Respond, recover and reimagine

04 June 2020 ... min read

ING has joined UNICEF’s global call for action to protect the world’s most vulnerable children from the impact of the coronavirus pandemic.

There’s no time to lose. Without immediate action to deliver essentials, strengthen health systems and maintain routine services for vulnerable children, an additional 6,000 children a day could die due to the direct impact of the coronavirus. That’s more than four children every minute.

That’s why ING has joined UNICEF’s global call for governments, companies, influencers and the public to take action and raise funds. UNICEF needs this to both respond to the crisis as well as help children already affected to recover.

While most of our community support takes place in the communities where we operate (read the article ‘Community in times of corona’), it’s actually many of the other places in the world that are most at risk from the coronavirus pandemic due to less-developed healthcare and sanitation systems.

Given our 15-year partnership with UNICEF, we’ve united again to raise funds for their efforts to help children and vulnerable groups across 155 countries affected by the coronavirus. We aim to raise €1 million, which ING will then match!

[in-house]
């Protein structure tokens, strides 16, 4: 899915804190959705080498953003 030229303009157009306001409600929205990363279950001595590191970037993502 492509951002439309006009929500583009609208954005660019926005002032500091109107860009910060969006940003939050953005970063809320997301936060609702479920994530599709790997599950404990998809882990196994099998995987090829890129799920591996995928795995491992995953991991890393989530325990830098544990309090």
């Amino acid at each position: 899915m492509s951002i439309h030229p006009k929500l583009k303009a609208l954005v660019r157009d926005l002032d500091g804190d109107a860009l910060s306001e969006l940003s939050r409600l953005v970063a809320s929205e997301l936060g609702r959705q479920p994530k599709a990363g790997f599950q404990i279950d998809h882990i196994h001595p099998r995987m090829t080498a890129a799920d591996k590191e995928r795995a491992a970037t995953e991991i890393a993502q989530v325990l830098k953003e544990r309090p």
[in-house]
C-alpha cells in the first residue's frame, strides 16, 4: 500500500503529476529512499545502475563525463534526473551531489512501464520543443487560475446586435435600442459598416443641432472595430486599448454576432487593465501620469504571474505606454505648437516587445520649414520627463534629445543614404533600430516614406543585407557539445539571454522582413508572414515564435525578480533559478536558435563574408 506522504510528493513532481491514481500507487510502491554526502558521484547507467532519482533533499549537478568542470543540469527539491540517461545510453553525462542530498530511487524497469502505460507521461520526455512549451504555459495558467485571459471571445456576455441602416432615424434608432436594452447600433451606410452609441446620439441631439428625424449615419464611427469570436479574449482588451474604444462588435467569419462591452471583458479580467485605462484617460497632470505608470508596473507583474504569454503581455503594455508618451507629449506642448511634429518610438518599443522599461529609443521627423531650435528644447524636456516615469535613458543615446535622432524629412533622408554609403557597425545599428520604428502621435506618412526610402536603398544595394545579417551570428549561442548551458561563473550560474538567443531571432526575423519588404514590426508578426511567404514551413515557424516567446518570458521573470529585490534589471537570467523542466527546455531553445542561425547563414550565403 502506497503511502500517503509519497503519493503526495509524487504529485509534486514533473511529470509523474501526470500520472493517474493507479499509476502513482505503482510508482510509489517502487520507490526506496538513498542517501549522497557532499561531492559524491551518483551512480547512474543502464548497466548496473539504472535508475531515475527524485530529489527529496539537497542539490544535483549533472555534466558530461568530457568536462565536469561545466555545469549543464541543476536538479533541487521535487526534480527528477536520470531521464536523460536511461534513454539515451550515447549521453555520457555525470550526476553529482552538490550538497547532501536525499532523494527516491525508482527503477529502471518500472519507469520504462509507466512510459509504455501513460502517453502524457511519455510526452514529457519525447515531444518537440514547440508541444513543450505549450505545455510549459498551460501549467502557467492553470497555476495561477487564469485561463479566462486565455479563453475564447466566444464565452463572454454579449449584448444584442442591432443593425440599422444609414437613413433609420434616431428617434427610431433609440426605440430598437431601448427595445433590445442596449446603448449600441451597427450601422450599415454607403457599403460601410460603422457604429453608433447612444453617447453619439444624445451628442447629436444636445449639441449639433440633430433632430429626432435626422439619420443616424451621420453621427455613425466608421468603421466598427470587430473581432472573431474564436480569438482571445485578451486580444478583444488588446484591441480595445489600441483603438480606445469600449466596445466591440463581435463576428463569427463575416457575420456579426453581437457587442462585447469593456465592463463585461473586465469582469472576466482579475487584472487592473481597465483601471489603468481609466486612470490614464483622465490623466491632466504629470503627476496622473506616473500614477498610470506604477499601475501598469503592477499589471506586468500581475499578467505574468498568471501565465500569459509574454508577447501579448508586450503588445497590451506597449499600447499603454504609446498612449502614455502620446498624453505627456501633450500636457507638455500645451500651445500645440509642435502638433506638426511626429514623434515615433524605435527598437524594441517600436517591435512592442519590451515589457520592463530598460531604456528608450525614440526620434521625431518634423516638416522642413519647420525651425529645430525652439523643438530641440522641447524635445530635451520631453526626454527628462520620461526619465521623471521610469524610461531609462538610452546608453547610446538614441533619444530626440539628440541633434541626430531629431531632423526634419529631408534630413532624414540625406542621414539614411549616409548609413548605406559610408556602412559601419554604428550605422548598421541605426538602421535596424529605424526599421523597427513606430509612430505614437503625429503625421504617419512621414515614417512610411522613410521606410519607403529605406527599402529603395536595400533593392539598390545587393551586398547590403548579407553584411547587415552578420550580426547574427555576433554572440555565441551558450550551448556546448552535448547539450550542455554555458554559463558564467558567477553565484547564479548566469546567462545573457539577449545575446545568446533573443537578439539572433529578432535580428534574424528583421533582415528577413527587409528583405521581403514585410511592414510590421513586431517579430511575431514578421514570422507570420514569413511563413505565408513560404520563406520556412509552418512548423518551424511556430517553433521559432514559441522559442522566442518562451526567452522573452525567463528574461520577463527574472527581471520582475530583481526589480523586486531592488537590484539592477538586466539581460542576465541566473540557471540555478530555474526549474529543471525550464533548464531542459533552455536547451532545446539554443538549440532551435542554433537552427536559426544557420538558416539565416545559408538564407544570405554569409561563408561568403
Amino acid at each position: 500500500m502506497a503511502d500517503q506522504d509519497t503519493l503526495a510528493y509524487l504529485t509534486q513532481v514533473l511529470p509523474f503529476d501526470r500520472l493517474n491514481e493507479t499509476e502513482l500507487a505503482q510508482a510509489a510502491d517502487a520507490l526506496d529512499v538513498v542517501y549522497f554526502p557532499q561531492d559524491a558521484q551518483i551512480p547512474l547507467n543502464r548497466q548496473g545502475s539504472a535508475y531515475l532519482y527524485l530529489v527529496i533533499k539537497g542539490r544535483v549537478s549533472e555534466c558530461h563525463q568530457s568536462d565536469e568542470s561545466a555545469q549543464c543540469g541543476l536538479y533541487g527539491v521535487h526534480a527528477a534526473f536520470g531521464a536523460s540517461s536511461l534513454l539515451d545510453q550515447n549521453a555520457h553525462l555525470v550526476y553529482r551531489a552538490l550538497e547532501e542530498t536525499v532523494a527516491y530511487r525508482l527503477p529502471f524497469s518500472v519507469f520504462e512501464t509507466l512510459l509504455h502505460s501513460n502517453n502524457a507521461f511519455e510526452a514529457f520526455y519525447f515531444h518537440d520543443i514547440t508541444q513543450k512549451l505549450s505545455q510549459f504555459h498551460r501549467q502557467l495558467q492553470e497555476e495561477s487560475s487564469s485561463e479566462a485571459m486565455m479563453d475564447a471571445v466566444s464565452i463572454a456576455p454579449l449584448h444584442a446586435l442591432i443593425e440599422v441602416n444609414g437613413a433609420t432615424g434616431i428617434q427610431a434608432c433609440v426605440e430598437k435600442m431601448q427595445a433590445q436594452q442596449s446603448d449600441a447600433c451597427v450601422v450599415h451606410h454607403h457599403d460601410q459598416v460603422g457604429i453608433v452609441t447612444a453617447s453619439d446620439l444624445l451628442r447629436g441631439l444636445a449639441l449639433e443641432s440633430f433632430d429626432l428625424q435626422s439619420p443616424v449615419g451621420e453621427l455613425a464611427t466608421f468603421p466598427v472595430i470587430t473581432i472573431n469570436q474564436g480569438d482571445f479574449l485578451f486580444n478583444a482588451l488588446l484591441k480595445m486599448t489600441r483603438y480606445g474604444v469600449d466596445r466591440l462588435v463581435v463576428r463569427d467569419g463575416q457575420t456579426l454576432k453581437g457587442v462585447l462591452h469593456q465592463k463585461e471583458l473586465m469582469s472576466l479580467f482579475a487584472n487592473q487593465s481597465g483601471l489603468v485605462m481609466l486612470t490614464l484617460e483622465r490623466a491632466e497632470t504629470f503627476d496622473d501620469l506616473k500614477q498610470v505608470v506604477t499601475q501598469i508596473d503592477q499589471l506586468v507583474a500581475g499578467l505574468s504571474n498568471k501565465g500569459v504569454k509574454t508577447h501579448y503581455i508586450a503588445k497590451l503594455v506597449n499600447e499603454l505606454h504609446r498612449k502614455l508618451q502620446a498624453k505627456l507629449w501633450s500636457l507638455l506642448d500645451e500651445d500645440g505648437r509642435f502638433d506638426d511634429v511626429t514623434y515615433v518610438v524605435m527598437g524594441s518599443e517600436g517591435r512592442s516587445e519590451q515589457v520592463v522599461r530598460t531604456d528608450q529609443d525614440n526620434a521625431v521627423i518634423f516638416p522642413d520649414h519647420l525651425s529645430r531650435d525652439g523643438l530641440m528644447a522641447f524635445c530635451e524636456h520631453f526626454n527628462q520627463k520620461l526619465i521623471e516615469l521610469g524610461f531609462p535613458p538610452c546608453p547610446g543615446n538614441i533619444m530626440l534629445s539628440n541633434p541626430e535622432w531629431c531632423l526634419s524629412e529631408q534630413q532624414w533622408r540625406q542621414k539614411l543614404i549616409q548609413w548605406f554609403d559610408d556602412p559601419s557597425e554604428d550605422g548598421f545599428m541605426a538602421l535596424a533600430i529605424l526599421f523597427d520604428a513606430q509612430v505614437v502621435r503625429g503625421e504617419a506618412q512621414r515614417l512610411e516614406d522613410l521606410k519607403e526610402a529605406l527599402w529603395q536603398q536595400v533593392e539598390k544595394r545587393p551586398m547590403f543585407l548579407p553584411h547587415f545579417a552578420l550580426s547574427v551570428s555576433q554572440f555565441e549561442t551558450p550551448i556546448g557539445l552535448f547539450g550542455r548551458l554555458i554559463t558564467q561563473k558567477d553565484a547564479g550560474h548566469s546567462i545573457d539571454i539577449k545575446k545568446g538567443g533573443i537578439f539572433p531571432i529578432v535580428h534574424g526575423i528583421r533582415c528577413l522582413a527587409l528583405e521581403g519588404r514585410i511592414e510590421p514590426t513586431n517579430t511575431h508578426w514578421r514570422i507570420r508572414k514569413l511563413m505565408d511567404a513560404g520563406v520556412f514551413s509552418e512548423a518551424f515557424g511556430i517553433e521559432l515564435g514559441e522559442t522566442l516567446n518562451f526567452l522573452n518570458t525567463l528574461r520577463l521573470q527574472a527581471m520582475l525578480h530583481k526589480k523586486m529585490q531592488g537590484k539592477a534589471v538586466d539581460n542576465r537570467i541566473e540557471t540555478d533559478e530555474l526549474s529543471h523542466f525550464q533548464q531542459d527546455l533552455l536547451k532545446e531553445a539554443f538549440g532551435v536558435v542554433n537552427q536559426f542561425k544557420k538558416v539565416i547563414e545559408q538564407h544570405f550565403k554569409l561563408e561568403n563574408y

Funds will go towards promoting handwashing, hygiene and social distancing to slow the virus’s transmission; providing critical medical and hygiene supplies; and ensuring continuity of health, education and social services for children and their caregivers.

Did you know?

Children and their families living in poverty are among the most vulnerable to the coronavirus, as they’re less likely to access critical medical and sanitation services. Most countries have closed schools, which means that 1.5 billion students are housebound and missing out on the support services schools offer, like lunches. Even when schools reopen, there are 900 million children worldwide who can’t wash their hands with soap at their school, increasing their risk of exposure to diseases like the coronavirus.

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